What is it about law that gives rise to this imbalance? If I go into the bread shop, and am asked £10 for my loaf, I walk out, because I know the price of bread. If I go to my lawyer about a case, which as an individual, I may do (if I am unlucky) once in my life, I have little idea of the standard of the service which I might receive. Even if it were Stobart- or Tesco- law, I might hope that they do things reasonably well, but in truth most people would not really know. Indeed most of us expect never to be arrested in our lives, so we don’t know what can be done by our lawyers if we end up there.

That said, turning up to court is normally expected of an advocate. Indeed, a little more than that, as the Court cuttingly observed

Thus, not only is his physical presence but effective assistance in the court is also required. He is not a guest artist nor is his job of a service provider nor is he in a professional business nor can he claim to be a law tourist agent for taking litigants for a tour of the court premises.

“Service provider”, now there is a phrase beloved of those designing our new criminal justice system – necessary, but not sufficient, for justice.

The Court continued by pointing out that in the present era, the legal profession, once known as a “noble profession”,

has been converted into a commercial undertaking. Litigation has become so expensive that it has gone beyond the reach and means of a poor man. For a longtime, the people of the nation have been convinced that a case would not culminate during the lifetime of the litigant and is beyond the ability of astrologer to anticipate his fate.

The  UK system still has to crack the costs of litigation, given the  conflicting difficulties of litigating properly and cost-efficiently for clients, but it is at least working on that hard, But we do seem to have sorted the time it takes to get to answer problems which we set our judges. Timing has been ruthlessly policed by our courts in recent years, so that you need a pretty good excuse for doing something late or slowly. So, unlike the gloomy picture presented by the Indian Supreme Court, most people know whether they have won or lost before they die – so astrologers are not generally necessary.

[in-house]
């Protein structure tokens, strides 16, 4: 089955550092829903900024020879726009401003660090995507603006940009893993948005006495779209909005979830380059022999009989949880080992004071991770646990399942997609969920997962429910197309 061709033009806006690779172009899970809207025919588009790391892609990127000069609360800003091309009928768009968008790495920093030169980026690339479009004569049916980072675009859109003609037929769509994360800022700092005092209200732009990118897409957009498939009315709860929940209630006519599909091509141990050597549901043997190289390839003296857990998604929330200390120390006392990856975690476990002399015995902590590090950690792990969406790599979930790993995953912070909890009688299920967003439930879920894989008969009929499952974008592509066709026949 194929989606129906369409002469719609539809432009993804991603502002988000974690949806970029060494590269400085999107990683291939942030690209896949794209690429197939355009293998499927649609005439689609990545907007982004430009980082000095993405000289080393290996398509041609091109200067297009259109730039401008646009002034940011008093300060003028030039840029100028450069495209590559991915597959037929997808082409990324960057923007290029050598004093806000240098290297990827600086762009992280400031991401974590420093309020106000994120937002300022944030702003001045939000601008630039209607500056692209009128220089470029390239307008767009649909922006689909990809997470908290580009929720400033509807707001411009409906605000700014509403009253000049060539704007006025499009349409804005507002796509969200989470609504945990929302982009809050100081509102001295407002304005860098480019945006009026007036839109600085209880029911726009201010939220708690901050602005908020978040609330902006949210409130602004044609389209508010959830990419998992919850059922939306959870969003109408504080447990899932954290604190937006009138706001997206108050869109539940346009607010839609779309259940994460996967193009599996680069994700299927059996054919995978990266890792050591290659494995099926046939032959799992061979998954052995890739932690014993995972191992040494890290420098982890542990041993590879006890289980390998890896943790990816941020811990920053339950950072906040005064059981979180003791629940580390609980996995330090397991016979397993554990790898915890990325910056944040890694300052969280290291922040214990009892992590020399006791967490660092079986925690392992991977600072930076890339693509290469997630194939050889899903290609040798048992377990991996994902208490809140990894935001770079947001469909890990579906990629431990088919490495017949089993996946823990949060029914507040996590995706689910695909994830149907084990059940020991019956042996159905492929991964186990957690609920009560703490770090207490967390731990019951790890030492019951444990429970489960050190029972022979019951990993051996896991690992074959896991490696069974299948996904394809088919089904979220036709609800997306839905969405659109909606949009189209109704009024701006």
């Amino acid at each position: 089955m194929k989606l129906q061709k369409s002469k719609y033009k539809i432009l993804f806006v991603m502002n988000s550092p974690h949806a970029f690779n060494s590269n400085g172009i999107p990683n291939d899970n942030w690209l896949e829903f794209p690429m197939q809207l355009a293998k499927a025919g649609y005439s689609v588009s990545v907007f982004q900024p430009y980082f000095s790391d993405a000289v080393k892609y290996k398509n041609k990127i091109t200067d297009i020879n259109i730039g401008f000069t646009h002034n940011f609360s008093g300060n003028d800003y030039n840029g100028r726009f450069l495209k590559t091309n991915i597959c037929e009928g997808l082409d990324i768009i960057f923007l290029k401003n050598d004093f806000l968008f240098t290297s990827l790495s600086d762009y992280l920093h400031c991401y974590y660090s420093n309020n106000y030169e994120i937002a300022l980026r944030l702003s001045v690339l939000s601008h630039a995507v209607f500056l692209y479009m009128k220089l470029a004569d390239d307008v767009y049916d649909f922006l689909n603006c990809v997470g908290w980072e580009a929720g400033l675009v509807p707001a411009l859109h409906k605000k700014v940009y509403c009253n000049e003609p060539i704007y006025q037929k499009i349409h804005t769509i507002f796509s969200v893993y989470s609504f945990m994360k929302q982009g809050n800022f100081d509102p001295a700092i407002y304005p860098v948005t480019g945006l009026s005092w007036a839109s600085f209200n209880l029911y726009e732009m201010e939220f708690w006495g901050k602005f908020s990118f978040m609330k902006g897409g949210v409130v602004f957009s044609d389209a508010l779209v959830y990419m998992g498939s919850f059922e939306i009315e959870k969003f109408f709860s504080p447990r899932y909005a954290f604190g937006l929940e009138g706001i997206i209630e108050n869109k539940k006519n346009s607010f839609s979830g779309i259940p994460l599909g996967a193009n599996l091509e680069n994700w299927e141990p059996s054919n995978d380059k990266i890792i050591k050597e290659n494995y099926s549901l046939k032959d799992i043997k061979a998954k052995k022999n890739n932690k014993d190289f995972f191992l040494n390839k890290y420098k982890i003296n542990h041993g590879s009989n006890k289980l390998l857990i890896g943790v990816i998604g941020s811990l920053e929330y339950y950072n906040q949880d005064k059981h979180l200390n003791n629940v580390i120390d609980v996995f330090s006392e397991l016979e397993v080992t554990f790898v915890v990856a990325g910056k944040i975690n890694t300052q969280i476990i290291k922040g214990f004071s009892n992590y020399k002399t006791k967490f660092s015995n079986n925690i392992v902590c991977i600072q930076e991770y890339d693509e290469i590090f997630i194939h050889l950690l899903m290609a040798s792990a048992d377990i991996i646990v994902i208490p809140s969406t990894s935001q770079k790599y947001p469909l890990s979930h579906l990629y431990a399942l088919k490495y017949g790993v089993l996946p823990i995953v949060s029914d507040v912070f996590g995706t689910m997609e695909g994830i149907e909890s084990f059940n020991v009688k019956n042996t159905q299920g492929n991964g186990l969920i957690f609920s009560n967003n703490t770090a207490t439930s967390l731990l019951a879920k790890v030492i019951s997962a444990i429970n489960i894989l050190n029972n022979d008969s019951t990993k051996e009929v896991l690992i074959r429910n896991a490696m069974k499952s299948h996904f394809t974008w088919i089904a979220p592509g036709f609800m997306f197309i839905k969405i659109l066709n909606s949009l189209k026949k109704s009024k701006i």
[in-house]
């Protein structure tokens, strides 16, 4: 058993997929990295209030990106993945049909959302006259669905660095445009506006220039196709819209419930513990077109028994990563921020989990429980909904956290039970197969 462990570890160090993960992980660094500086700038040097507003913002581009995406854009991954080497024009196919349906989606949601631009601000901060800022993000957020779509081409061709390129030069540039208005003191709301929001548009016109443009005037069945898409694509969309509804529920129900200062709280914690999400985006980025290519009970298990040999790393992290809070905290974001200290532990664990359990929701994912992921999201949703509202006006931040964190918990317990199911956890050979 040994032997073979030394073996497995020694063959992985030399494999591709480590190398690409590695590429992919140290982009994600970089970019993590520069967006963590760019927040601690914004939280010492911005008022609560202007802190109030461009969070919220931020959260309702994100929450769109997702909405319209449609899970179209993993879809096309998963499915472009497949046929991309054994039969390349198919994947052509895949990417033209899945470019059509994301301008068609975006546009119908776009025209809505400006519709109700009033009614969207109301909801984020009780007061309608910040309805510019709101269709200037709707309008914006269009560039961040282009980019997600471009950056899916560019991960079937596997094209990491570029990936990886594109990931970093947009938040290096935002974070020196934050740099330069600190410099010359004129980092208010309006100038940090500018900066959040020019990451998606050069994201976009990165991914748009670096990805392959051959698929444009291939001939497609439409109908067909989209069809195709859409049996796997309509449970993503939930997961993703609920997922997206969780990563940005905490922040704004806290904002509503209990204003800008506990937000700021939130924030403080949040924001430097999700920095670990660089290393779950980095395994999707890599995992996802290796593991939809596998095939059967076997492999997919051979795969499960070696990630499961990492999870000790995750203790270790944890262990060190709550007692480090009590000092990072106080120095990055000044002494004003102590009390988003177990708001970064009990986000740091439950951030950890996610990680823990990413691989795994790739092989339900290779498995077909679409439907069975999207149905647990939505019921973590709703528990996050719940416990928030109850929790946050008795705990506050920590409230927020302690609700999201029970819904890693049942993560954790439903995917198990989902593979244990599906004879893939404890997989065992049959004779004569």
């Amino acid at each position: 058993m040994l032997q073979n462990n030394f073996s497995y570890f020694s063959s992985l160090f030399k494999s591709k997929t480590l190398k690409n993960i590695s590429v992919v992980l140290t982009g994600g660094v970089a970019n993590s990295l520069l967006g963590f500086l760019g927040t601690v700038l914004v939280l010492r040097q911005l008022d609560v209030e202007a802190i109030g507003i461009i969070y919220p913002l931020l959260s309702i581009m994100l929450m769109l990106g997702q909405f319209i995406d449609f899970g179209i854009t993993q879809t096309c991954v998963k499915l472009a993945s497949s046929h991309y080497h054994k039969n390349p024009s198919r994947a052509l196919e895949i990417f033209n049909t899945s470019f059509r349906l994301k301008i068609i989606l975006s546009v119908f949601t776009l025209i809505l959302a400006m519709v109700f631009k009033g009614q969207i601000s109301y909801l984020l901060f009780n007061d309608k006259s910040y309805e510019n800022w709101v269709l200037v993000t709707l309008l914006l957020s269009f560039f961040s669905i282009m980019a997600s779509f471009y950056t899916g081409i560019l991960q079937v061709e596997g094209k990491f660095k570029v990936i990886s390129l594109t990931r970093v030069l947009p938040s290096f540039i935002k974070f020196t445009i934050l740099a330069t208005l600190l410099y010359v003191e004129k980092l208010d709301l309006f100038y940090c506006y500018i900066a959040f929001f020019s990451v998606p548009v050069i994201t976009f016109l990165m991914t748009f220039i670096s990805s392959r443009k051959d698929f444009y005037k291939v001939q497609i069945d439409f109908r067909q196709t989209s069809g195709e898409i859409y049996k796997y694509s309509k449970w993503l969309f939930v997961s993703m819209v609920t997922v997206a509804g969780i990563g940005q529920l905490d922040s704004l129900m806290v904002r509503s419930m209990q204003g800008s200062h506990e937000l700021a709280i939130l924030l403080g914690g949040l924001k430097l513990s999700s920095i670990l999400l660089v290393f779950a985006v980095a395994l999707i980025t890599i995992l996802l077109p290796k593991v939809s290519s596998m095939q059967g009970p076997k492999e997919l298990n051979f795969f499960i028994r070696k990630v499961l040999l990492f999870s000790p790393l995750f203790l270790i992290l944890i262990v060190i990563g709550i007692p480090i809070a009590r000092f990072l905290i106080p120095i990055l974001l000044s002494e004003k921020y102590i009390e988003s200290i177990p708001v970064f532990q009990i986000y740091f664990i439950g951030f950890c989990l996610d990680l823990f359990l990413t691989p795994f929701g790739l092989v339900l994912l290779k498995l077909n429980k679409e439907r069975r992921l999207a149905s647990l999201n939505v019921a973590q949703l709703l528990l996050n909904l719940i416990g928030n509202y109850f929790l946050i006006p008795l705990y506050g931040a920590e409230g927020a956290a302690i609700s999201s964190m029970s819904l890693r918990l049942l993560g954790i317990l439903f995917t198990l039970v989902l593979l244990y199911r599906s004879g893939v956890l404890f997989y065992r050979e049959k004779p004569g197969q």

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Brain-damaged claimant fails in Article 8 claim against Council

2 July 2013 by

7c70bb7581834f77a7ca9f20e4dc6253Bedford v. Bedfordshire County Council, 21 June 2013, Jay J – read judgment

On 29 May 2004, Bradley Bedford, then aged 13, was beaten senseless by one AH, then 15, whom he had the misfortune to encounter entirely by chance near the seaside in Torbay. AH was in a children’s home there which was contracted to the Defendant Council; AH was a “looked after” child under section 20 of the Children Act 1989. Bradley sued the Council for failing to protect him. His claim was limited to one under the Human Rights Act, and Article 8 ECHR in particular.

Jay J dismissed the claim on the grounds that (a) it was brought too late; (b) there was not a real and immediate risk of harm to Bradley of which the Council should have been aware; (c) even if there was, the local authority took reasonable steps to eliminate or substantially reduce any risk. All these rulings are of some interest.